RUMPLER, EDUARD (1872–1940), German pioneer aircraft manufacturer. Rumpler, who was born in Vienna, began in 1908 to make his Rumplertaube, an observation plane capable of flying at what was then the great height of 25,000 feet. He built several types of plane. His planes made the first long-distance land flights in Germany, and were used by the Germans in World War i. After the war, he conceived plans for 150-seater transatlantic airplanes. However, a German aircraft industry was prohibited under the terms of the Versailles Treaty. Rumpler had also worked in the Daimler and Adler works on automobiles, and so he concentrated his postwar work in this field. In 1919 he introduced the Rumplertropfen-auto, and in 1926 he brought out the first car with front axle drive. He was forced to retire by the Nazis in 1933.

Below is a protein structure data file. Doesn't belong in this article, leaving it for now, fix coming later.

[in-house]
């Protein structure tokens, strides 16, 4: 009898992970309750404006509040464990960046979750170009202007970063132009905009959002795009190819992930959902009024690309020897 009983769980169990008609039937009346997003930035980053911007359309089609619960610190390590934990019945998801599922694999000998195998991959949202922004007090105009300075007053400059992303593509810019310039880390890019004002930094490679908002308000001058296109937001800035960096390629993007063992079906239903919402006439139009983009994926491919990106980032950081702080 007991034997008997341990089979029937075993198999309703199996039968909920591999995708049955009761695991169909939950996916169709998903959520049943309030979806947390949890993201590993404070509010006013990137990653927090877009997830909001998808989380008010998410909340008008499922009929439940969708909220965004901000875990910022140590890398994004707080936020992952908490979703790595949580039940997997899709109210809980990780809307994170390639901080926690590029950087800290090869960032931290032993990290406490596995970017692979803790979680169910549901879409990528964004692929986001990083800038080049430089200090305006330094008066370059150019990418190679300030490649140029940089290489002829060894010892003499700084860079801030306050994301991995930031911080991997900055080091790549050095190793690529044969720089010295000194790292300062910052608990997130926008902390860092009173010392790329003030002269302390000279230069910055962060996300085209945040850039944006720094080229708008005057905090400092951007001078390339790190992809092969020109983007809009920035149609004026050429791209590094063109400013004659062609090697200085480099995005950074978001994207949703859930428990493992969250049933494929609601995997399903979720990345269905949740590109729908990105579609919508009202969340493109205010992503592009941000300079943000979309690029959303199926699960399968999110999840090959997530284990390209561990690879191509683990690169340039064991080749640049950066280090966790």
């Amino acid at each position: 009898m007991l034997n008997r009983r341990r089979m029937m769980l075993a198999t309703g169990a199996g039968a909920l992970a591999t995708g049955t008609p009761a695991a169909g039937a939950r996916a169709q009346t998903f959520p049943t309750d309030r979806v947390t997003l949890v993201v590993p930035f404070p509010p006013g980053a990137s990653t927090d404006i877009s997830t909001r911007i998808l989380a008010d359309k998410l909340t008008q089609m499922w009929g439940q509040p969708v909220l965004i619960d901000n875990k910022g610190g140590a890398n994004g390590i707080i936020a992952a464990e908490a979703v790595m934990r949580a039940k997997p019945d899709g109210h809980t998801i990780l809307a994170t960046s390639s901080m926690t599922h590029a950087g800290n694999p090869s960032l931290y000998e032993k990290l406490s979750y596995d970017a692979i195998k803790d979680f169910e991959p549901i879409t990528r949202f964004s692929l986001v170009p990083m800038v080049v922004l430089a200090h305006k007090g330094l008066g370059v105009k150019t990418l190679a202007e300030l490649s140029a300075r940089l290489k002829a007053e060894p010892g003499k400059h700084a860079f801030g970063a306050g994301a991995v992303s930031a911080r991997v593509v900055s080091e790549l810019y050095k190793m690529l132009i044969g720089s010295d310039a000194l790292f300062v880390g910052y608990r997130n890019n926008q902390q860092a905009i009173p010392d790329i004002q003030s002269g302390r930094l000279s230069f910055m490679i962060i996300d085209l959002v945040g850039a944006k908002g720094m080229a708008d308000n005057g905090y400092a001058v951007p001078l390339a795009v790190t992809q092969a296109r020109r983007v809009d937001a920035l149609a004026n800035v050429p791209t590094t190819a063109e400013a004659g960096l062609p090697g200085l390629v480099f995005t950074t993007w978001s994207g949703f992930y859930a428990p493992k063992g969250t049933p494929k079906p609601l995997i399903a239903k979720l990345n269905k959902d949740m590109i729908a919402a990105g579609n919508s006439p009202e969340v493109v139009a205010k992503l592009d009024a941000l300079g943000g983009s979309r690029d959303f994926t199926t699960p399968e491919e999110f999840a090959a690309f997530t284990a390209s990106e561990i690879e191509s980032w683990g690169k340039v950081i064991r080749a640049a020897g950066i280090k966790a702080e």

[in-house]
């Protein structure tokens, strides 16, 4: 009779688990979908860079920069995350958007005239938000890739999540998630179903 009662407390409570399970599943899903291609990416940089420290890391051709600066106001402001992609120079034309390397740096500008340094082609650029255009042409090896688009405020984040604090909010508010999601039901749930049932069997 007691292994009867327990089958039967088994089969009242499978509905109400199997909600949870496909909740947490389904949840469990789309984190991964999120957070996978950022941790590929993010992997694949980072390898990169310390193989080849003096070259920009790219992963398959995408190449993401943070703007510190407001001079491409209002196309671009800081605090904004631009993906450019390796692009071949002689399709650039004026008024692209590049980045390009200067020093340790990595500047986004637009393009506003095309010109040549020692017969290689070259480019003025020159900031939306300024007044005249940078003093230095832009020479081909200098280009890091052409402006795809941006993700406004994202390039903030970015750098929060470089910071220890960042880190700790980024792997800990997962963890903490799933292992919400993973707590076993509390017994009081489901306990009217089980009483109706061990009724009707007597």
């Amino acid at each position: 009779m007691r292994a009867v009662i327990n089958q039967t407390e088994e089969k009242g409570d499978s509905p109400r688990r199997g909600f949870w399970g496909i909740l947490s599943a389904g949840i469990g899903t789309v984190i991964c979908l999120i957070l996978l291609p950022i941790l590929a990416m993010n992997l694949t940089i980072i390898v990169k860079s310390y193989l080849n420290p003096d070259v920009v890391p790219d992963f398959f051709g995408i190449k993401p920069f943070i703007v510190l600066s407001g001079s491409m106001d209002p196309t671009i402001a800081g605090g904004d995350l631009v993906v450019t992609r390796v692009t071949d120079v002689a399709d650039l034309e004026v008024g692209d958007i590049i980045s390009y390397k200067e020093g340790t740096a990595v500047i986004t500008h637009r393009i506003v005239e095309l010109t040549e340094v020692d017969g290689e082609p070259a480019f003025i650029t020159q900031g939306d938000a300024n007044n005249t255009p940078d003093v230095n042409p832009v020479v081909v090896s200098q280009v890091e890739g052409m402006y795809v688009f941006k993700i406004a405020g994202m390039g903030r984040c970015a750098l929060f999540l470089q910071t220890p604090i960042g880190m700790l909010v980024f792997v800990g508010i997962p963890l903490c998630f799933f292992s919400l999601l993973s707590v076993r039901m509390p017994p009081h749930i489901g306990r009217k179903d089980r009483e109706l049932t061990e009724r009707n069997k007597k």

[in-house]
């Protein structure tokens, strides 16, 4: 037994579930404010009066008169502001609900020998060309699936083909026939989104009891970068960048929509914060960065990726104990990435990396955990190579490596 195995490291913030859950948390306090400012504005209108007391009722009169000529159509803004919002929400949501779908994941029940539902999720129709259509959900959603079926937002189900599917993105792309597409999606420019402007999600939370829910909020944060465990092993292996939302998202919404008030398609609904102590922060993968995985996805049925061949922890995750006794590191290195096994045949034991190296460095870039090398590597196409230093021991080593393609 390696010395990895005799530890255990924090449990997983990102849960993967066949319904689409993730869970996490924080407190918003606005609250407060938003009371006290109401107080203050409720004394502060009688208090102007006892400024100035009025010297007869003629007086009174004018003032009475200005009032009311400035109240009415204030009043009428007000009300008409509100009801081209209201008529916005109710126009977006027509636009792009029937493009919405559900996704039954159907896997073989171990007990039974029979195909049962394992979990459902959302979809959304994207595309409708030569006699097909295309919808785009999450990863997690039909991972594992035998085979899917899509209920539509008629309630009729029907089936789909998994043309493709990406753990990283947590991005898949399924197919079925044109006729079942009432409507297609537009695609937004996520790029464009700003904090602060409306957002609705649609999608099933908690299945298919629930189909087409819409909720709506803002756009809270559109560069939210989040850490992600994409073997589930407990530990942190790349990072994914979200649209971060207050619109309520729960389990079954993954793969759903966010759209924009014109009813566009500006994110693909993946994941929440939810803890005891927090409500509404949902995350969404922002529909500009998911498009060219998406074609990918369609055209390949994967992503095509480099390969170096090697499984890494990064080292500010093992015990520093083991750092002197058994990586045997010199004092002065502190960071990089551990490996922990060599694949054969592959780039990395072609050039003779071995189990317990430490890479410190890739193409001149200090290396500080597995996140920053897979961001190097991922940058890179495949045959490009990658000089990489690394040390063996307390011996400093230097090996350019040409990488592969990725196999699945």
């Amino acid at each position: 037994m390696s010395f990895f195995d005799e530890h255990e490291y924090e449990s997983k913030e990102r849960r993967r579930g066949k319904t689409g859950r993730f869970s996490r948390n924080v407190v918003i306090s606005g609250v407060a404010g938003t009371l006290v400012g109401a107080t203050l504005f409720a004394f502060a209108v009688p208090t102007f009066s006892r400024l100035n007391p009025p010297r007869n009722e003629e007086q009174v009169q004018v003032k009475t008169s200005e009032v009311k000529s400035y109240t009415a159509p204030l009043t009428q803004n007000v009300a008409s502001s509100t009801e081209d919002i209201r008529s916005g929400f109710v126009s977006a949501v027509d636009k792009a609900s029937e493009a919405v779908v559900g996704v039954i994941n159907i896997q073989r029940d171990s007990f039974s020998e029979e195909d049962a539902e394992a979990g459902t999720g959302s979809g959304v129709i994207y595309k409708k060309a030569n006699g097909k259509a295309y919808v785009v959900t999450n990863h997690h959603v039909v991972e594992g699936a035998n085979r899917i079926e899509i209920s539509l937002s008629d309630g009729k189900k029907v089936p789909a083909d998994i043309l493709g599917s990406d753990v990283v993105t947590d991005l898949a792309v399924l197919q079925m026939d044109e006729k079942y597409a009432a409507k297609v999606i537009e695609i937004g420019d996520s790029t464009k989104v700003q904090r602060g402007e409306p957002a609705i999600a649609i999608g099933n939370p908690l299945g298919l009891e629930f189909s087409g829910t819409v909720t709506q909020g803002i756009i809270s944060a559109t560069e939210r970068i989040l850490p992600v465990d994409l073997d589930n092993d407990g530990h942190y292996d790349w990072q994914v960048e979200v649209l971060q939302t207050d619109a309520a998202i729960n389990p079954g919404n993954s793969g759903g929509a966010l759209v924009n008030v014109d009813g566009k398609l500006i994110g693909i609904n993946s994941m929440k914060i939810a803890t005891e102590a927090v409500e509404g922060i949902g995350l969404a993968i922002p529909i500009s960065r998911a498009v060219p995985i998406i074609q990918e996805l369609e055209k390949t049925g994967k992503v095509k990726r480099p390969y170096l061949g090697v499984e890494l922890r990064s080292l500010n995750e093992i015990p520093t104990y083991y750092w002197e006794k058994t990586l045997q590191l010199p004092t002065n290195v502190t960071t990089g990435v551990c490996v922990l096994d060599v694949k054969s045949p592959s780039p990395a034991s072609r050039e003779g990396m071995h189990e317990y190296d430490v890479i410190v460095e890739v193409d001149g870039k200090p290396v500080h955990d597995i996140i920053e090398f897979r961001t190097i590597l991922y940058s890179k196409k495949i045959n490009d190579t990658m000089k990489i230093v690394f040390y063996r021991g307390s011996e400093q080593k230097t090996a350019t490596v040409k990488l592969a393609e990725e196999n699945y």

[Samuel Aaron Miller]